Pugnose Pipefish, Pugnaso curtirostris (Castelnau 1872)


Other Names: Pug-nose Pipefish, Pug-nosed Pipefish, Short-snouted Pipefish, Tortoiseshell Pipefish

A Pugnose Pipefish, Pugnaso curtirostris, at Normanville, South Australia. Source: David Muirhead / MLSSA, mlssa.asn.au. License: CC BY Attribution-Noncommercial-ShareAlike

Summary:

The Pugnose Pipefish is endemic to southern Australia and is the only species in the genus Pugnaso.


Cite this page as:
Dianne J. Bray & Vanessa J. Thompson, Pugnaso curtirostris in Fishes of Australia, accessed 17 Nov 2018, http://fishesofaustralia.net.au/home/species/3128

Pugnose Pipefish, Pugnaso curtirostris (Castelnau 1872)

More Info


Max Length Australia

190

Distribution

Endemic to  southern Australia, from Corner Inlet, Wilsons Promontory (Victoria), northern Tasmania and the Bass Strait islands, to Jurien Bay and the Houtman Abrolhos Islands (Western Australia). Uncommon in Gulf St Vincent and Spencer Gulf, South Australia; inhabits shallow seagrass, eelgrass and algal habitats in sheltered bays and estuaries to about 11m. Juveniles often found amongst decaying seagrass leaves.

Features

Meristic counts: Dorsal fin 21–25; Pectoral fin 8–11; Anal fin 2–3; Caudal fin 10; trunk rings 17–19; tail rings 41–44; subdorsal rings 1.75–0.25 + 3.25–5.00 = 4.50–5.75.

Head and Body: Body elongated, upper surface usually flat to slightly convex, trunk shallow; head aligned with body; snout short, 33–40% HL; snout depth 29–59% snout length; median dorsal snout ridge low, entire; longitudinal opercular ridge vestigial or absent in adults and subadults, usually complete and angled upward towards gill opening in young; principal body ridges often indistinct; superior trunk and tail ridges discontinuous near rear of dorsal-fin base; inferior trunk and tail ridges continuous; lateral trunk ridges not confluent with tail ridges; tail not prehensile. Females slightly deeper-bodied than males.

Fins: Dorsal fin slightly closer to tip of snout than to tip of tail, base of moderate length; anal fin tiny, below front half of dorsal fin; caudal fin very small.

Size

To 19 cm SL.

Colour

Colour variable, mostly pale brown with faint quadrate dark brown blotches on lower half of most trunk rings. Some individuals are plain with 12–14 narrow dark bars dorsally, others are mottled or variegated throughout.

Feeding

Carnivore - feeds on small crustaceans, including mysid shrimps, sucked off the substrate.

Biology

Reproductive mode: Males brood eggs in an enclosed pouch on the underside of the tail just behind the anal fin. The pouch has large overlapping skin flaps to protect the developing eggs. By about 14 cm SL, males may be brooding eggs during late spring and summer.

Eggs: Not described; males brood between 50 to 90 eggs per brood in two to four rows in pouch.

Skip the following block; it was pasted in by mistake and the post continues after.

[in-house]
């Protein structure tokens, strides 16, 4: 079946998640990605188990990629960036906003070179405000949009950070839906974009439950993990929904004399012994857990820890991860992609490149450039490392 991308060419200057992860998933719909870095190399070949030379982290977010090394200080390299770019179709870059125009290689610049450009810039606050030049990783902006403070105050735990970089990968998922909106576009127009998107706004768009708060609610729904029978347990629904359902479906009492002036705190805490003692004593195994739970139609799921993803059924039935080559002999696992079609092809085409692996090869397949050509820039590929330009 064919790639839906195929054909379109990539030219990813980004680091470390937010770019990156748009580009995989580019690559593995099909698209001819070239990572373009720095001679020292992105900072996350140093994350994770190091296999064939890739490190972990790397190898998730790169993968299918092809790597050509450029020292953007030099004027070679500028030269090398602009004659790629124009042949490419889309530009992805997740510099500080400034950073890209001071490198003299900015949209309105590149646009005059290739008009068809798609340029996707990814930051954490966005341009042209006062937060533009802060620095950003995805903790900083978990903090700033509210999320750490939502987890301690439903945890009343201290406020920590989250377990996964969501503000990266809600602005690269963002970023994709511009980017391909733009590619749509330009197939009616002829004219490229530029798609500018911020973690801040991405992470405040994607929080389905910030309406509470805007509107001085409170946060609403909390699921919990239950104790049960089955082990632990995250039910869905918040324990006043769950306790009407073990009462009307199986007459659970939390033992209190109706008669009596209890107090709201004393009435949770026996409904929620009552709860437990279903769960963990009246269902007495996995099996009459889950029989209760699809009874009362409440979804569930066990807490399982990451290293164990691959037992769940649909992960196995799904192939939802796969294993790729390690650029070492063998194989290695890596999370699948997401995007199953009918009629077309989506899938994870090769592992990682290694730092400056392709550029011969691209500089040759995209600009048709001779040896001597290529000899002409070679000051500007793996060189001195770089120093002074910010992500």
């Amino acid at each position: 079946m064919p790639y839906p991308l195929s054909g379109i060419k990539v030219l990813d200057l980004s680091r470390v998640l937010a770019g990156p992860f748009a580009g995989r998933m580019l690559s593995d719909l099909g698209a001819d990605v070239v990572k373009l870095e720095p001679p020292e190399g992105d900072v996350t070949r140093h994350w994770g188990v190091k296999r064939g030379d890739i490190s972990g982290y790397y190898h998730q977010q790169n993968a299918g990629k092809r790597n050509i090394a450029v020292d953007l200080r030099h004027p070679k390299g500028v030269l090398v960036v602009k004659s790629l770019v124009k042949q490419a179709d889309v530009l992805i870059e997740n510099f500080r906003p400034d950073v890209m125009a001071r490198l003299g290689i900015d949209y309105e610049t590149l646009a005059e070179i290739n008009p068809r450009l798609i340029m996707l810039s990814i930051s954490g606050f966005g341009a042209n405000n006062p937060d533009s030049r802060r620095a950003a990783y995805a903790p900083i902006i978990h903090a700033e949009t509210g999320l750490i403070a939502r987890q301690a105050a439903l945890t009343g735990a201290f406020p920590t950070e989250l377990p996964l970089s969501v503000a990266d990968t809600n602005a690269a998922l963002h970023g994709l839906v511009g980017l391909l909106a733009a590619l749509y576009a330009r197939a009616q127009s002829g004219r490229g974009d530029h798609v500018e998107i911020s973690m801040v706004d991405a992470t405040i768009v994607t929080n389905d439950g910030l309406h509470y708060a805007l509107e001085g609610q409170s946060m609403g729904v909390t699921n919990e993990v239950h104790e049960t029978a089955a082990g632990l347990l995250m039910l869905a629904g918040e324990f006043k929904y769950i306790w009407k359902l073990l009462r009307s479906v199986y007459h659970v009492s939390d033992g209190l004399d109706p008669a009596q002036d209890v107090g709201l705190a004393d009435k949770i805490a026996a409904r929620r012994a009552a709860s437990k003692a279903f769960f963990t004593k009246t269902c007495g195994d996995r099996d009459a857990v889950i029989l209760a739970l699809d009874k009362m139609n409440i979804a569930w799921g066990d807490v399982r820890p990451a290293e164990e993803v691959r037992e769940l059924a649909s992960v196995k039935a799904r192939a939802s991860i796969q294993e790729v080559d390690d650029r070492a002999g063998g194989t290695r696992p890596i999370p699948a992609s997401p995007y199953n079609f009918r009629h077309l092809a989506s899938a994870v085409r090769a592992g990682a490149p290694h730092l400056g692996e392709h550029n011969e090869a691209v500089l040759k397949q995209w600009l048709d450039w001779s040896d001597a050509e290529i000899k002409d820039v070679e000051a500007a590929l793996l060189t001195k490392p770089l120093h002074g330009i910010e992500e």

Larvae: Not described.

Conservation

CITES: not listed.

IUCN Red List Status: not evaluated.

Australian Commonwealth legislation: Marine listed under the Environment Protection and Biodiversity Conservation Act 1999 (EPBC Act).

State Legislation: Listed as protected under the Victorian, Tasmanian and South Australian Fisheries Management Acts.

Remarks

Short-snouted pipefishes such as the Pugnose Pipefish feed mostly on slower-moving prey compared with long-snouted pipefishes.

Similar Species

Pugnaso is most similar to species of the genus Vanacampus, differing in the absence of the opercular ridge in subadults and adults, in the reduced development of other head ridges, in the absence of ridges on the pectoral fin base and in usually having slightly convex dorsal and ventral surfaces of the tail (depressed or concave in Vanacampus).

Etymology

Pugnaso is from the Latin nasus (nose). The specific name curtirostris is from the Latin curtus (short) and rostrum (snout) in reference to the short snout of this species.

Species Citation

Syngnathus curtirostris Castelnau 1872, Proc. Zool. Acclim. Soc. Vict. 1: 243,  Gulf St Vincent, South Australia.

Author

Dianne J. Bray & Vanessa J. Thompson

Pugnose Pipefish, Pugnaso curtirostris (Castelnau 1872)

References


Castelnau F.L. de 1872. Contribution to the ichthyology of Australia. 2. Note on some South Australian fishes. Proc. Zool. Acclim. Soc. Vict. 1: 243–248.

Dawson, C.E. 1978. Syngnathus parvicarinatus, a new Australian Pipefish, with notes on S. sauvagei (Whitley) and Leptonotus caretta (Klunzinger). Copeia 1978(2): 288–293.

Dawson, C.E. 1985. Indo-Pacific Pipefishes (Red Sea to the Americas). Gulf Coast Research Laboratory, Ocean Springs, Mississippi. 230 pp.

Dawson, C.E. 1994. Family Syngnathidae (pp. 440–474). In Gomon, M.F., C.J.M. Glover & R.H. Kuiter (eds.) The fishes of Australia’s south coast. State Print, Adelaide. 992 pp, 810 figs.

Kendrick, A.J. & G.A. Hyndes. 2005. Variations in the dietary compositions of morphologically diverse syngnathid fishes. Envir. Biol. Fishes. 72: 415–427.

Kuiter R.H. 1993. Coastal Fishes of South-eastern Australia. Crawford House Press, Bathurst. 437 pp.

Kuiter, R.H. 2009. Seahorses and their relatives. Aquatic Photographics, Seaford, Australia. Pp. 1–333.

Last, P.R., Scott, E.O.G. and Talbot, F.H. (1983). Fishes Of Tasmania. Tasmanian Fisheries Development Authority, Hobart. 563pp.

Paxton, J.R., J.E. Gates, D.F. Hoese & D.J. Bray. 2006. Syngnathidae (Pp. 810–846). In  Beesley, P.L. & Wells, A. (Eds) Zoological Catalogue of Australia. Volume 35. Fishes. ABRS & CSIRO Publishing, Australia., 3 vols.

Pogonoski, J.J., D.A. Pollard & J.R. Paxton 2002. Conservation Overview and Action Plan for Australian Threatened and Potentially Threatened Marine and Estuarine Fishes, Environment Australia, Canberra. 375 pp.

Scott, E.O.G. 1961. Observations on some Tasmanian fishes. Part X. Papers and Proc. Roy. Soc. Tasmania 95: 49-65.

Quick Facts


CAAB Code:37282021

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